From Mining to Markets: the making of a mega-disaster?
There's little doubt that global greenhouse gas emissions (GGE) have already exceeded their former "tipping point".
Following announcement of the "Copenhagen Accord" on December 19 2009, it became clear that we'd all been betrayed; a betrayal that can be spelt out in a phrase - "Two Degrees Too many!".
That's the increase in global greenhouse gas emissions that the US, Brazil, India and China are now prepared to allow for the forseeable future - although it presages devastation in Asia and further "death for millions" in Africa.
Nonetheless, the impending crime mustn't be blamed simply on these four states: South Africa also joined the death-dealing crew, as did the Ethiopian regime.
Many delegates didn't sign up to the fraudulent accord. But did they have much better to offer? Most pin their faith on dubious market mechanisms which carry their own human and ecological toll.
Some of us may already have shut our ears to the pre-Copenhagen pontificating by governments and companies. In our own coverage of the event, we tried not to do so.
Instead, we focussed on some hard realities that many delegates (even some NGOs) apparently ignored.
The most important of these realities can be summed as follows: it’s to do with coal.
Obviously there are manifold triggers of adverse climate change. However, coal usage plays a greater role than any other. That’s confirmed, not only by the man who "discovered" global warming, but also in a sober scientific study released last November.
Coal is for burning
The mining, transportation and burning of this fossil fuel has now become more vital to electricity generation than oil or gas, let alone so-called "renewables".
And governments’ plans – not to mention those of the mining industry - to further excavate the "black stuff" are advancing faster than ever before.
India – already dependent on coal for two-thirds of its power – will actually emit more GGE over the coming decade than at present, primarily from burning coal. South Africa intends to build a massive coal-fired power plant, partly to serve requirements in its platinum belt. Mongolia – miniscule as a GGE "culprit" compared with most other states – is about to permit mining of a world-class coal deposit.
Despite its favourability as a site for wave and wind power, the Philippines is threatened by having even more coal-fired power plants on its shores.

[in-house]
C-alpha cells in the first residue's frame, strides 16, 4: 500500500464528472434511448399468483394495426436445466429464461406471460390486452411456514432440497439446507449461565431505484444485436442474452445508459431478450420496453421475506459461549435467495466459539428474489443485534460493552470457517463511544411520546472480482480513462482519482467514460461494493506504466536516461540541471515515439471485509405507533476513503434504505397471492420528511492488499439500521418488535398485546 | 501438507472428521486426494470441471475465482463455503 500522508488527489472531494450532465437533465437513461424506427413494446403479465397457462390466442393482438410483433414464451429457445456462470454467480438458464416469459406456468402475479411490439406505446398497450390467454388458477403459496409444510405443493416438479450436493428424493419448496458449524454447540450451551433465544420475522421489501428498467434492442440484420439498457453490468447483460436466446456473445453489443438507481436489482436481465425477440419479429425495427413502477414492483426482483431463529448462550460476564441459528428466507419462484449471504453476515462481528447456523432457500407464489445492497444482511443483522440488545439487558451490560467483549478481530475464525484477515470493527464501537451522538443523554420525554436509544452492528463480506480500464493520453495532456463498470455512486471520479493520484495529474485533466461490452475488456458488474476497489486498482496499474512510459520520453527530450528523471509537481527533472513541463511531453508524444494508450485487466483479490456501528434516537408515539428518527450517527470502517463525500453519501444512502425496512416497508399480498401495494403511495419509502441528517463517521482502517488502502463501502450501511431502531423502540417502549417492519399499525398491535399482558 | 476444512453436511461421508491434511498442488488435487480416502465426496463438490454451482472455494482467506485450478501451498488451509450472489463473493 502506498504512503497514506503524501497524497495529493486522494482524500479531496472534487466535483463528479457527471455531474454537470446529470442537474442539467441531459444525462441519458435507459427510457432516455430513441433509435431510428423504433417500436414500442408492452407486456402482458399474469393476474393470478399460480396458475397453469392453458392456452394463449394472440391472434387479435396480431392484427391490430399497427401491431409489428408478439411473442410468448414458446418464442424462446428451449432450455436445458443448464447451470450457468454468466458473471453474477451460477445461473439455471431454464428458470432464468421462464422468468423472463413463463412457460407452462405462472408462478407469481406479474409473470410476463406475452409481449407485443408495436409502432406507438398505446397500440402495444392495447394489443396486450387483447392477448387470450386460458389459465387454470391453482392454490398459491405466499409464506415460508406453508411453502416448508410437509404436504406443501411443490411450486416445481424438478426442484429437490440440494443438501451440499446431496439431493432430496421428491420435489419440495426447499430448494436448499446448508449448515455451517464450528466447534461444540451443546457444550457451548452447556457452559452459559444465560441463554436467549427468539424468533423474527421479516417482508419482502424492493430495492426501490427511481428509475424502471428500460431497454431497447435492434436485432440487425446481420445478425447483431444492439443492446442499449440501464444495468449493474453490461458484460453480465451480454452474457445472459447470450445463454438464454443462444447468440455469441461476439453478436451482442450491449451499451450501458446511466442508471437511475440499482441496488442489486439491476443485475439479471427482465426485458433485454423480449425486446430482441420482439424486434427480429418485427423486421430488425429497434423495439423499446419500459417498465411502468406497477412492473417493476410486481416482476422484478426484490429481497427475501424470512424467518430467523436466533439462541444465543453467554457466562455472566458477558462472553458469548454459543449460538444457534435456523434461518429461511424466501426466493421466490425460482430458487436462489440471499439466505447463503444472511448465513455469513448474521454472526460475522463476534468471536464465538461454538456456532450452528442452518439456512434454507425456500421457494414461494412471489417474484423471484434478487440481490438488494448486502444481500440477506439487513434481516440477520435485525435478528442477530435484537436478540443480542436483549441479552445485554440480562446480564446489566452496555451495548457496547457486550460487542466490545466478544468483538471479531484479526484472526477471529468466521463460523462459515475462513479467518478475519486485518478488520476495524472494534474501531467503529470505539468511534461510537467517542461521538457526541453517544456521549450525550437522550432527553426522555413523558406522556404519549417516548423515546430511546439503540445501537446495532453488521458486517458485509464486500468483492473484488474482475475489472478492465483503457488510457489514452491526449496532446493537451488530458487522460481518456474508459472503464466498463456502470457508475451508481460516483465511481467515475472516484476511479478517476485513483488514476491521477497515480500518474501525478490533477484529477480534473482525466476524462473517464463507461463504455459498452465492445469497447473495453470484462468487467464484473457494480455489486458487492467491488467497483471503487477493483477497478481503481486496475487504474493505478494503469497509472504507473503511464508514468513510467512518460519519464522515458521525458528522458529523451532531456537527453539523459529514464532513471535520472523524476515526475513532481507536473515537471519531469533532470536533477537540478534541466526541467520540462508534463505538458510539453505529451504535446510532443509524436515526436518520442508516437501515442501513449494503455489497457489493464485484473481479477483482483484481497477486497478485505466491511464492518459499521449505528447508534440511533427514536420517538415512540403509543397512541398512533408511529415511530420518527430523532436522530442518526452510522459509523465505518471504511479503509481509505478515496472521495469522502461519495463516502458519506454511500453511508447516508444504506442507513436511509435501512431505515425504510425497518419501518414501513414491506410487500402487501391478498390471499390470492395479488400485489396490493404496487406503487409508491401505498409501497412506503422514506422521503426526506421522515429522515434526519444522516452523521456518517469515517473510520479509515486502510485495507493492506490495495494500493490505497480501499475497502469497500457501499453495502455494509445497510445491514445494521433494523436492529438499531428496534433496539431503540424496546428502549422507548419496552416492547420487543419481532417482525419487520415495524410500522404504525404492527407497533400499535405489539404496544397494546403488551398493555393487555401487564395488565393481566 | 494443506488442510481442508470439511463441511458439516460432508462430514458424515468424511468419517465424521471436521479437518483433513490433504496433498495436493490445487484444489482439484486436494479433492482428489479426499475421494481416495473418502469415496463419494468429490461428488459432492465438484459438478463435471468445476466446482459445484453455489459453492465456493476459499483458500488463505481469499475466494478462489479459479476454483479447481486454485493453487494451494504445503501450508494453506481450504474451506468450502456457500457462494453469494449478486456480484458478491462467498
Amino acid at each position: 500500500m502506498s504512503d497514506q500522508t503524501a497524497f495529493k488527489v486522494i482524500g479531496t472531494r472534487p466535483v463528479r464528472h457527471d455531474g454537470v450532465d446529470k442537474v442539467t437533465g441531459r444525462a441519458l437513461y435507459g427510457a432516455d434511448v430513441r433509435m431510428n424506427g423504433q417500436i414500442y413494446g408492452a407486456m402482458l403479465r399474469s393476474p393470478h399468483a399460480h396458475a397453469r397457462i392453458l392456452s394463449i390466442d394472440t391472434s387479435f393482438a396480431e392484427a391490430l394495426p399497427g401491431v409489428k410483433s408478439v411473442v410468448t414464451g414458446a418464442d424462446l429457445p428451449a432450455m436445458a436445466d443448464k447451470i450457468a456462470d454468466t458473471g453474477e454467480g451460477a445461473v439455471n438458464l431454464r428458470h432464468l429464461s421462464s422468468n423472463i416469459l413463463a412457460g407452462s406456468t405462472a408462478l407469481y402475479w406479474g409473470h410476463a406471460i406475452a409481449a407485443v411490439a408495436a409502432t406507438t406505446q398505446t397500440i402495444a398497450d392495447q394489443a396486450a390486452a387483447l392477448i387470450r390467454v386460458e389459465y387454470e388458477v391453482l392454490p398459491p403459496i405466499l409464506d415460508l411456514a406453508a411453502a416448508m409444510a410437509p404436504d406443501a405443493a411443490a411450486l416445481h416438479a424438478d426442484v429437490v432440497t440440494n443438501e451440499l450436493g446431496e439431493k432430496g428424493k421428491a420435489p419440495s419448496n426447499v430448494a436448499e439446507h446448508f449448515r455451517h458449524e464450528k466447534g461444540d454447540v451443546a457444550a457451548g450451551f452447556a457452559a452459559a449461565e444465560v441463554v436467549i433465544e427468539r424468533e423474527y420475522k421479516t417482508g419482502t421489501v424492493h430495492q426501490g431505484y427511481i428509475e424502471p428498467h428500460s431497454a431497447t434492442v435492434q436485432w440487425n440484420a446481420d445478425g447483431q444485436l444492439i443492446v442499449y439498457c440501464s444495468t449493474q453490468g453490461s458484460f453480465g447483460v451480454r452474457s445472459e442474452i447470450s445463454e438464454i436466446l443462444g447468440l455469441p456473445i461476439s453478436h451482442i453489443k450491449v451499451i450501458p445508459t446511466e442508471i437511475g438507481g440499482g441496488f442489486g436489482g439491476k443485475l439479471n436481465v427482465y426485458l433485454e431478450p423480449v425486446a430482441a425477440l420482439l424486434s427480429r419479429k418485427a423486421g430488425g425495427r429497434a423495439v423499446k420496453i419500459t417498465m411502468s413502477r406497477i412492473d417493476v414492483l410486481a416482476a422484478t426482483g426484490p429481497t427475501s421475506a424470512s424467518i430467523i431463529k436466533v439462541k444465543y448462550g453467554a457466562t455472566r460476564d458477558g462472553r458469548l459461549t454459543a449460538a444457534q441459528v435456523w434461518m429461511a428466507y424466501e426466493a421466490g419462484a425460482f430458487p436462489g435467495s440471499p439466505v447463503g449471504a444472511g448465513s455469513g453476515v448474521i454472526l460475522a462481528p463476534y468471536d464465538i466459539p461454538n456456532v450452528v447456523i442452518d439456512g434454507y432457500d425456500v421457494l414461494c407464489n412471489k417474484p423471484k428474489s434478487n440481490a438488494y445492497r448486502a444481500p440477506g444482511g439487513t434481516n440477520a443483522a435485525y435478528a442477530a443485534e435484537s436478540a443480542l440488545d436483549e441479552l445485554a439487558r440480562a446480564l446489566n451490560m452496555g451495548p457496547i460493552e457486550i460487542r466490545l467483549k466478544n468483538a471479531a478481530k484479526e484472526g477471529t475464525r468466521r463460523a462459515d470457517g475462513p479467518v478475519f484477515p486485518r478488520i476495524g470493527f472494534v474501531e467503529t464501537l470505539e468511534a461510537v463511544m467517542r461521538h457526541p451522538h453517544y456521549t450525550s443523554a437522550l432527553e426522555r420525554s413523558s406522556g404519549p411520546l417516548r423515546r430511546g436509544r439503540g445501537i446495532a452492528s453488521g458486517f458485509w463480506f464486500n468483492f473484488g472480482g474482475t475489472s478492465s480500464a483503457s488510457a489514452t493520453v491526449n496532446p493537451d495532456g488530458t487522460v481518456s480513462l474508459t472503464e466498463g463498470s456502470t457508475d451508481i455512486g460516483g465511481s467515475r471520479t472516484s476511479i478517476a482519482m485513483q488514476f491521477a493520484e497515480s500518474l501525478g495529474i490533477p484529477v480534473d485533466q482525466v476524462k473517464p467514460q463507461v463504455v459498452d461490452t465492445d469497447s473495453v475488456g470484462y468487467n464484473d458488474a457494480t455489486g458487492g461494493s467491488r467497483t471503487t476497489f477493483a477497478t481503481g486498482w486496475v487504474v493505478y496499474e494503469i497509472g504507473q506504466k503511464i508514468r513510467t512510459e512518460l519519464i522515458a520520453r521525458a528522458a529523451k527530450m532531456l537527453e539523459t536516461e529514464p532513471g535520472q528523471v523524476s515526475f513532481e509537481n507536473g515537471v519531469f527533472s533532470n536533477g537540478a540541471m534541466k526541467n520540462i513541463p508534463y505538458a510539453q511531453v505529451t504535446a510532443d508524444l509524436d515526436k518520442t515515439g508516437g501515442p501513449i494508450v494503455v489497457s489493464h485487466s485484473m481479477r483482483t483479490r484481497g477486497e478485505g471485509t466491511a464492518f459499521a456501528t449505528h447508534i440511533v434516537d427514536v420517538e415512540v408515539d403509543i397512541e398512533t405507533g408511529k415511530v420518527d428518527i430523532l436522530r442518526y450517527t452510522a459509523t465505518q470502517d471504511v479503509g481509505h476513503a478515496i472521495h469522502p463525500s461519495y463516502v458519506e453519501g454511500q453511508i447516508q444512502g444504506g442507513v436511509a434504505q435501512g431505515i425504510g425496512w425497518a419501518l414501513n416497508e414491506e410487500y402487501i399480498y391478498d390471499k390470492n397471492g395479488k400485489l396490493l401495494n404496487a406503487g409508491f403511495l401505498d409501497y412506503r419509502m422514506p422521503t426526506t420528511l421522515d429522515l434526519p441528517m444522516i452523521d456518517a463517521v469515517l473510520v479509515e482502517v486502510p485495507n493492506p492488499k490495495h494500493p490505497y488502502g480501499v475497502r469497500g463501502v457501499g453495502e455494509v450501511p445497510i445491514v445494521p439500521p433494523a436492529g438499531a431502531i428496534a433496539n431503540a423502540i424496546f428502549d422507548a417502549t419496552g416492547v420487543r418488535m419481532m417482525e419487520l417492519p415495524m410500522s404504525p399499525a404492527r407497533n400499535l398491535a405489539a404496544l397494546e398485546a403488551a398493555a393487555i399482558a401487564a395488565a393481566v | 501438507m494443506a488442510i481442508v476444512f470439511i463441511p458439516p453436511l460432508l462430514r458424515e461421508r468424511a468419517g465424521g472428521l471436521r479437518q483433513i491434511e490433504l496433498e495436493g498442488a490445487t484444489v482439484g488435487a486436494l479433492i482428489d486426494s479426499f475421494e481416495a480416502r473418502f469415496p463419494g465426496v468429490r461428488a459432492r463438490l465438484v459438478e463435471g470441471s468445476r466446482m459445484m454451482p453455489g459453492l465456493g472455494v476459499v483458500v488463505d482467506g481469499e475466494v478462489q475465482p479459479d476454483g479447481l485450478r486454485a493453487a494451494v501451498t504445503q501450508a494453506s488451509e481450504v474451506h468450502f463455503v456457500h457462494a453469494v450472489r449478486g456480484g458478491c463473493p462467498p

This isn't all the "coal toll" - by a long shot. Much of the fuel's output goes towards the refining and smelting of metals, and into cement kilns, where their contributions to GGE are highly significant.
Mining coal releases exiguous amounts of methane – 23 times more potent a greenhouse gas than CO2, and the prime cause of underground explosions that kill thousands of workers each year.
The burning of coal is also more egregious to human health than has so far been generally recognised. Turning coal into liquid fuel (CTL), to serve the growing transportation sector, releases 40 percent more carbon dioxide than oil when burned, according to one scientific report.
Is coal for turning?
This is not to say we can – or even should – ban dependence on coal overnight.
Mines and Communities is acutely aware of the misery that such a precipitate decision would bring to millions. A "just transition" to alternative fuels will take time, but this makes it all the more urgent to embark on this course right now.
Not to mention that we should develop a realistic picture of how many people - and species - are likely to be uprooted, thanks to exacerbated global warming; and how much of this involuntary eviction can be ascribed specifically to coal and other mining.
Arguably, there are ways to exploit this carbon resource, which may lay claim to being "clean" and without requiring it be dug up.
In the long run, however, every proposal bulwarking the case for mining further coal, is flawed.
The big three C’s – carbon emission credits, carbon cap and trade, carbon capture and storage – depend on untested science, dubious economics and flagrantly self-serving market manipulation for their success.
The "hoaxes" involved in trading carbon emissions permits are now being exposed. But these schemes are what underpin the European Union's initiative to combat global warming. And they comprise what passes as a climate "policy" by other states, including the US and Australia - the world's biggest per capita carbon culprit.
Alas, many people left Copenhagen, still with blithe confidence in a "greening" of the dirtiest fuel currently burned on earth. Yet there's strong evidence that there can never be "clean coal".
Meanwhile, as insurance agencies warn they may not be able to cope with claims following climate-related disasters, the World Bank sets its own cap at financing projects which risk compounding those very losses.
When we will collectively face the awful truth?
So long as we fail to keep coal forever in the ground, any attempts to save our earth and its inhabitant will be a short one indeed.
[This commentary is provided by Nostromo Research].